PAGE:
The American Kennel Club is one of the largest dog breed clubs in the world, a massive database to register purebred dogs. There are over 190 breeds in their catalog, giving owners the ability to register and compete in major dog shows. But what is a person to do if they don’t have papers to prove that their canine companion comes from a line of blue-ribbon dogs?
Many people turn to DNA testing to prove that their dog is purebred in hopes that DNA can prove their purebred status. Unfortunately, the AKC does not accept DNA testing in place of breeding documentation or papers. If you rescue an alleged purebred dog that didn’t come with papers, you most likely will never be able to register with the AKC.
What is the AKC?
The AKC, also known as the American Kennel Club, is a purebred dog registry and club in the United States. It’s one of the largest in the world, which helps organize breed standards and conformation. Formed in 1884 to help organize dog breeding and purebred dogs, the AKC keeps records of every dog that enters their system.
It is essential to register the proper documents for your purebred dog, as they will not accept DNA testing. Without proper paperwork, there’s no way to truly prove that your dog is a purebred dog. DNA has come a long way, but it’s simply not enough for the AKC. If you have a purebred dog and you want to register, you’ll need the papers to do so.
Does the AKC Accept DNA Results to Register Dogs?
Unfortunately, the AKC will not accept DNA results to register a potential purebred dog. Even with the technological advancement of DNA testing, they need the paperwork to register your dog. Although the AKC has its own DNA testing, it is not for breed profiling a purebred dog. If you have a purebred dog already in the system, you can contact the AKC for an AKC-approved DNA test kit.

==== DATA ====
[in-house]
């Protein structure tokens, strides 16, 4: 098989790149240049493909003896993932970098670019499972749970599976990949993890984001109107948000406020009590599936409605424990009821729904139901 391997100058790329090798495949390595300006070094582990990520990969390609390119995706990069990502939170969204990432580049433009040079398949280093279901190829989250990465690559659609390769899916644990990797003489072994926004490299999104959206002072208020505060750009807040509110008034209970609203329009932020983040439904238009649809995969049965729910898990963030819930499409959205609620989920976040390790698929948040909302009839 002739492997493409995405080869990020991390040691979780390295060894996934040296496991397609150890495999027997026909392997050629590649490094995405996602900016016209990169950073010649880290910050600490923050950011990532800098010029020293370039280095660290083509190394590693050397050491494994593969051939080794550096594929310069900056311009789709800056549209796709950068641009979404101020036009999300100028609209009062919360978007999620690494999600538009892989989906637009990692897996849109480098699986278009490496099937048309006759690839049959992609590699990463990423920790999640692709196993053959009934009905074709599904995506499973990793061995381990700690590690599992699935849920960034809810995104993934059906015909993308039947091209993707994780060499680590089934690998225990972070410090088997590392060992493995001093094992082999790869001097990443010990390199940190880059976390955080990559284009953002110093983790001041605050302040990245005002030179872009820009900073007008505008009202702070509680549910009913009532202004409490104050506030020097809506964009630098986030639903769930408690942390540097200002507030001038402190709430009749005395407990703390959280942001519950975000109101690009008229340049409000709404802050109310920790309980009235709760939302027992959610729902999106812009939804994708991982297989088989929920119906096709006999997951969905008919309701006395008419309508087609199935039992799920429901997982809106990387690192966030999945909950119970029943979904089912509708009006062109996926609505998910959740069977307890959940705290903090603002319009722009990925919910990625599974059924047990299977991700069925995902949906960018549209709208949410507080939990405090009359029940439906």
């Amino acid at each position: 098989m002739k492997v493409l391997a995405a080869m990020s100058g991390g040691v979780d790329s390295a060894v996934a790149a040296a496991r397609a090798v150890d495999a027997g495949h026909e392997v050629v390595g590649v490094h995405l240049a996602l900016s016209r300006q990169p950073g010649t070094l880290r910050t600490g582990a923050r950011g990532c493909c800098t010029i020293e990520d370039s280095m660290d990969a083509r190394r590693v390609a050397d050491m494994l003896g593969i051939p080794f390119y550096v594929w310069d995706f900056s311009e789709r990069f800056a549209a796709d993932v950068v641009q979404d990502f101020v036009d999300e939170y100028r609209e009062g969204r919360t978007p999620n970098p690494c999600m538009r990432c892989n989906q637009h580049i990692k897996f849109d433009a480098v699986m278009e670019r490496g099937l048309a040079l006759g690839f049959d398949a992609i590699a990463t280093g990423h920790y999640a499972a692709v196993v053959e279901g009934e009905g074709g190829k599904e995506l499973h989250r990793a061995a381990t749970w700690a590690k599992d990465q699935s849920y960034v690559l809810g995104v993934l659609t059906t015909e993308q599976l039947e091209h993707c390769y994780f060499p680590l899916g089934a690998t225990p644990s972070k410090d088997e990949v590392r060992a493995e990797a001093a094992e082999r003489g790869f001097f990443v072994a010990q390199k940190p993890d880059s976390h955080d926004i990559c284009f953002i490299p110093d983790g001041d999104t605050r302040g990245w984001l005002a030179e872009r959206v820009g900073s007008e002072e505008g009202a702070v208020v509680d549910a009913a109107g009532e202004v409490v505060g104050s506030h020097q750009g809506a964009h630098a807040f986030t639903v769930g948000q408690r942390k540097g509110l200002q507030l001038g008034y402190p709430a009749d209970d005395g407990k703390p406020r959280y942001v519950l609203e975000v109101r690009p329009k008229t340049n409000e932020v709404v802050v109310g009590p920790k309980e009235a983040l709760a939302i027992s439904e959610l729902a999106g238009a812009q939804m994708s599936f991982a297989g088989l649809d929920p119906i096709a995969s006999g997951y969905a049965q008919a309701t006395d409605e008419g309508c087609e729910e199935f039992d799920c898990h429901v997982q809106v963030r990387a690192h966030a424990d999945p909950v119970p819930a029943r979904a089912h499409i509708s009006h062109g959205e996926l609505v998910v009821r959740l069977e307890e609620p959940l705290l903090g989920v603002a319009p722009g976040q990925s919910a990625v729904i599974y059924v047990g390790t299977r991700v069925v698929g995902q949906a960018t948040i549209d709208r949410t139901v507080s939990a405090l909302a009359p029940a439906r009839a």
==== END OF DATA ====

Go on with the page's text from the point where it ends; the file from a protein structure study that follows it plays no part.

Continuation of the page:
Why Does the AKC Do DNA Testing?
If the AKC does not accept DNA testing to register purebred dogs, why do they test at all? The AKC uses DNA testing for a few reasons, except for the breed registry. They have their own DNA testing kits, so you’ll have to contact them for a kit. They will not accept non-AKC tests.
The AKC tests the DNA of purebred dogs mainly to check the percentage rather than if a dog is purebred. By testing for percentage, it helps keep the AKC registry accurate and up to date. In addition to percentage, DNA testing is sometimes required for breeding. If you have frozen or collected semen from a sire, DNA testing is needed. It’s also required for sires that are imported from other countries, which ensures that they are genuinely purebred dogs.
DNA testing is a relatively recent type of technology for dogs, giving insight to dog owners everywhere. Although the technology is surprisingly accurate, it’s not an acceptable piece of evidence to register your dog in the AKC. Registering your purebred dog requires the proper documents rather than relying on DNA tests that aren’t always accurate. If you have a purebred dog without papers, your best bet is trying to locate the breeder and get the proper documents to register.
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